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US Shale And Saudi Reforms

Razeen Mumtaz, Daily Times

Saudi women have the US Shale drillers to thank partially for their newly acquired liberation and freedom of movement.

Despite decades of hype and hopes for a move towards clean and renewable energy, petroleum fuels 95 percent of transportation of people and goods for trade. The astonishing growth in US shale oil production upset the apple cart of major oil producers including the Kingdom of Saudi Arabia (KSA), which is often touted as a permanent secular shift in petroleum technology.

If shale industry expands as fast as it did from its inception in 2005 with nascent technology, US oil production may get doubled in a decade. Shale dynamics include advantages that individual shale wells (running into thousands) are tiny compared to traditional megaprojects and can be put into operation in months instead of years with a capital investment in millions only and the combined output of shale wells may rattle global markets.

Combined with the advantage that Shale wells are drilled in two stages, reducing costs not beset by exploration risks. Technically speaking, the first stage involves installing the subsurface horizontal pipes and the second involves ‘stimulating’ the rock to produce for hydraulic fracturing. Well operators can hold initiating the second stage as a strategic reserve and these drilled uncompleted wells numbering number over 5,000 in the USA can be brought into production rapidly.

On average the shale oil produced per rig incrementally increased by 20 percent in 2016 alone while drilling costs declined slightly sending shivers up the spine of OPEC giants. The US Geological Survey recently reported that the Wolfcamp shale (part of the Texas Permian Basin) has 20 billion barrels of oil.

The Saudi government has been draining its massive USD two trillion sovereign wealth fund to cover revenues lost from the petroleum price collapse over the past couple of years. Saudi Arabia’s dream of securing a USD 100 billion windfall from the IPO of Aramco may be clouding its judgment. The kingdom needs higher oil prices to entice international investors to buy a stake in the state owned company which supplies almost all its crude. Using its OPEC clout to restrict global supplies and pump up the cost of its barrels makes the mega offering look more appealing but the move has also emboldened US shale oil industry with the US Department of Energy predicting that US shale may average 10.3 million bpd rivalling Saudi Arabia and Russia in output terms.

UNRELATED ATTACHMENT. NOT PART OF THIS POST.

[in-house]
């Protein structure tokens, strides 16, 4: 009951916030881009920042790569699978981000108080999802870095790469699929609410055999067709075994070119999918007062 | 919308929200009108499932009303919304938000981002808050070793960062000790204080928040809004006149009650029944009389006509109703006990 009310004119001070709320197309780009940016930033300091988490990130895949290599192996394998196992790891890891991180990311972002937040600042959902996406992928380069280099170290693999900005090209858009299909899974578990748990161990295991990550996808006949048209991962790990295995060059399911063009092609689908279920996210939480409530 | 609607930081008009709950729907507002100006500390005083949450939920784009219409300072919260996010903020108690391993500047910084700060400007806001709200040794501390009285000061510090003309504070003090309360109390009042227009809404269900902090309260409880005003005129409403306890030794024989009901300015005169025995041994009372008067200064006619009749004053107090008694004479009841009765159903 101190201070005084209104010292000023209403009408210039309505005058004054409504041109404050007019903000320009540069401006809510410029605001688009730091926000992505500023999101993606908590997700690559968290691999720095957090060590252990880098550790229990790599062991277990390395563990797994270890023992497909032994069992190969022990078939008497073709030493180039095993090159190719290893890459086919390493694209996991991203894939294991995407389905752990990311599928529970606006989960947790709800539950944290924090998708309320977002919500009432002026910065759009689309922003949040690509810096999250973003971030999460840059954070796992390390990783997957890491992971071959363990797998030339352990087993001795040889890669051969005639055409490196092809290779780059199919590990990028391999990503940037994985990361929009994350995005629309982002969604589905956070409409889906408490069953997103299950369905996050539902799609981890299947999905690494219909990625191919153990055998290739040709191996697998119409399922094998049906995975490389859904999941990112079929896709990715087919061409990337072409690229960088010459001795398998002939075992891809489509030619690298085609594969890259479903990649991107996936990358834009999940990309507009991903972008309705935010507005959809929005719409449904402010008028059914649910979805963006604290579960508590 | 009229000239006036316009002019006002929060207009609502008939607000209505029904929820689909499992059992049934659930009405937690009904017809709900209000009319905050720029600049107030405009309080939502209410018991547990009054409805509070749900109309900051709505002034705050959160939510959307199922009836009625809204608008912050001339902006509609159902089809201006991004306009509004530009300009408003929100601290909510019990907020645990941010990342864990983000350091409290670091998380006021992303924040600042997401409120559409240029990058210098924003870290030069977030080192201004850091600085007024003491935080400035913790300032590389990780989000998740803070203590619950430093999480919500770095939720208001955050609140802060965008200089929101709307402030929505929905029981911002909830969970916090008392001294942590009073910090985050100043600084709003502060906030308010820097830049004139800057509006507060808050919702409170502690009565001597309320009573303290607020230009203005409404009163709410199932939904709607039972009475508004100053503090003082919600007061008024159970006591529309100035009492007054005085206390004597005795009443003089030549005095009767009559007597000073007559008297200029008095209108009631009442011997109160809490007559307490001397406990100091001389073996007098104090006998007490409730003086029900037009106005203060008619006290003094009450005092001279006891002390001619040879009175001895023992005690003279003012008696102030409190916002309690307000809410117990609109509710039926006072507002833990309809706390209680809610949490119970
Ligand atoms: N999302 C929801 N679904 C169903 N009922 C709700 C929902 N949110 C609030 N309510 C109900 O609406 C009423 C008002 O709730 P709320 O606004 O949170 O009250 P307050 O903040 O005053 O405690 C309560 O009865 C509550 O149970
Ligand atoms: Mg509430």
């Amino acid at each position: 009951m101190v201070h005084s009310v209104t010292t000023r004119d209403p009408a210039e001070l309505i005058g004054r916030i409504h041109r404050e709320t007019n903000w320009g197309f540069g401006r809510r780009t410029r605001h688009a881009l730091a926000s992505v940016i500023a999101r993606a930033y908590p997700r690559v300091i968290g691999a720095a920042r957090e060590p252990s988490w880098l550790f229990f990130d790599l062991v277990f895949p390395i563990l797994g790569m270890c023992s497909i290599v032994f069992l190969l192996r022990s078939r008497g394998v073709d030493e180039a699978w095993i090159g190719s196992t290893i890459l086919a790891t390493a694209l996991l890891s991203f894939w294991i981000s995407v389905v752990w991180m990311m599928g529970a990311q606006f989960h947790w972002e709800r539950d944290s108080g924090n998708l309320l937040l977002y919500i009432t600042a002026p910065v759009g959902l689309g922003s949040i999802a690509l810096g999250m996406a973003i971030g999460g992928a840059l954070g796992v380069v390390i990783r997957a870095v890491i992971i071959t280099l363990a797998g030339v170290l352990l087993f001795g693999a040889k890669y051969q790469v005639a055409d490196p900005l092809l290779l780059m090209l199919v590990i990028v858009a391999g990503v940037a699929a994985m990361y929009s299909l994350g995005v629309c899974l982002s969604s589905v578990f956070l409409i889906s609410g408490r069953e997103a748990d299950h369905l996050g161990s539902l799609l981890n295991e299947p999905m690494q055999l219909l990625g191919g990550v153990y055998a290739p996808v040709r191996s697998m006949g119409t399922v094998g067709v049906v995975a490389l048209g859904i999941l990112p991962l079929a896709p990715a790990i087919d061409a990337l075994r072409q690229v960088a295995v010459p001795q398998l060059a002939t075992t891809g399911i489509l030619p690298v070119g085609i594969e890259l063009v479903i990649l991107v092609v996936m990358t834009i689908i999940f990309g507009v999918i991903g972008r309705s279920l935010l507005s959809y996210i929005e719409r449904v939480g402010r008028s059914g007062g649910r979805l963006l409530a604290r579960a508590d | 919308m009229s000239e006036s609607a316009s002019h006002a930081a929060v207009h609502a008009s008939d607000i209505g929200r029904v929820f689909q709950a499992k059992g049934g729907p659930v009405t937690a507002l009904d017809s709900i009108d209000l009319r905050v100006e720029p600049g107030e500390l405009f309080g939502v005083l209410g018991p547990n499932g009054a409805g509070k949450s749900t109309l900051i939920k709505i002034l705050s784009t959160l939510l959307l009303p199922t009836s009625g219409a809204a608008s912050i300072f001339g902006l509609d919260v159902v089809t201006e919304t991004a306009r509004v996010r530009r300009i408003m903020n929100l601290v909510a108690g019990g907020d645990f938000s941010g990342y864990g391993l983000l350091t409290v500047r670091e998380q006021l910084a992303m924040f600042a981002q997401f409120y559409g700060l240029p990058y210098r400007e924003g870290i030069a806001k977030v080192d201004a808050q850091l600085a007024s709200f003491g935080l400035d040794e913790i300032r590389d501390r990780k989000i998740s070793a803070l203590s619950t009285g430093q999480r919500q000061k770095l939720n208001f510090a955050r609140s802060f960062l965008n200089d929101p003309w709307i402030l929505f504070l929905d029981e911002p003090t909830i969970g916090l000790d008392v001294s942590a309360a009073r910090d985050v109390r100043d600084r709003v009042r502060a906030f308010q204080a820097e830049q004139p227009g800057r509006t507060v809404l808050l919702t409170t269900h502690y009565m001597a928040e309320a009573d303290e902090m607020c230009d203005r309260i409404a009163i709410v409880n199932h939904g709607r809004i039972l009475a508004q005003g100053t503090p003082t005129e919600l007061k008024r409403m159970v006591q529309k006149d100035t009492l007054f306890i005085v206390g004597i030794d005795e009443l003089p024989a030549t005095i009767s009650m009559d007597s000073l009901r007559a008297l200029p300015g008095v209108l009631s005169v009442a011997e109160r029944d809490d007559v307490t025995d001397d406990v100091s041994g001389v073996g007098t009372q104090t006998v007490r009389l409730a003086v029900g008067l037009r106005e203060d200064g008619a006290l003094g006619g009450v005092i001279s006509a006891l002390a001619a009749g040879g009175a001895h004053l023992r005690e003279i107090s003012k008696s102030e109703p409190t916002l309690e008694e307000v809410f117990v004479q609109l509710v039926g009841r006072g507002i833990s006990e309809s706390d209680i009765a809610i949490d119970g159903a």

The 2014-2015 routs of oil prices sliced the Kingdom’s major source of revenue comprising 77 to 88 percent of its income. After 2007 KSA began to draw on its foreign reserves and issue bonds.

The Kingdom’s current oil production is at 10.3 million barrels per day, including 7.15 for export and 3.15 allocated for local demand. However rising consumption may result in KSA becoming a net importer of oil by 2030. The KSA ‘s proposed budget for 2016 showed a deficit of USD 87 billion and the rapid depletion of foreign exchange funds from USD 732 billion to USD 623 billion during 2015 sent alarm bells ringing. The reoccurring burden of subsidies on oil and gas cost KSA around USD 61 billion and nearly USD 10 billion for electricity and water.

The 2014-2015 decline in oil prices is a deviation from historic episodes and perceived as an oversupply driven by unprecedented production levels from conventional and non-conventional producers including US shale. Reform agenda of KSA was the logical demand of the time and to soften economic austerity the social reform aspect with images of women driving alone was widely publicised.

The primary concern and socioeconomic challenge is the endemic youth unemployment as almost two-thirds of the Saudi population of 30.8 million are under the age of 30 as per official statistics. Economic realities goaded KSA into imposing Value Added Tax compelling a sizeable chunk of affluent western expatriates to opt for other havens as Singapore.

The bottom line is that in order for belt tightening on the domestic front KSA has to allow its citizenry to let off steam by adopting liberal measures and opening up opportunities for women to participate in public life. The Saudi women have the US Shale drillers to thank partially for their newly acquired liberation and freedom of movement and hopefully the momentum will be sustained as long as KSA remains dependent on oil revenues.

Consumers of oil worldwide including China with its voracious appetite for energy stand to be beneficiaries of the shale gas boom as petroleum prices will remain in the affordable range leading to enhanced industrialisation and economic growth with employment generation. The dilemma of KSA is that it has to curb production to artificially maintain oil prices otherwise its modernisation program will be in jeopardy while on the other hand buoyant oil prices encourage US shale producers to pump more and create a global oil glut. Saudi Arabia thus has limited room to manoeuvre.

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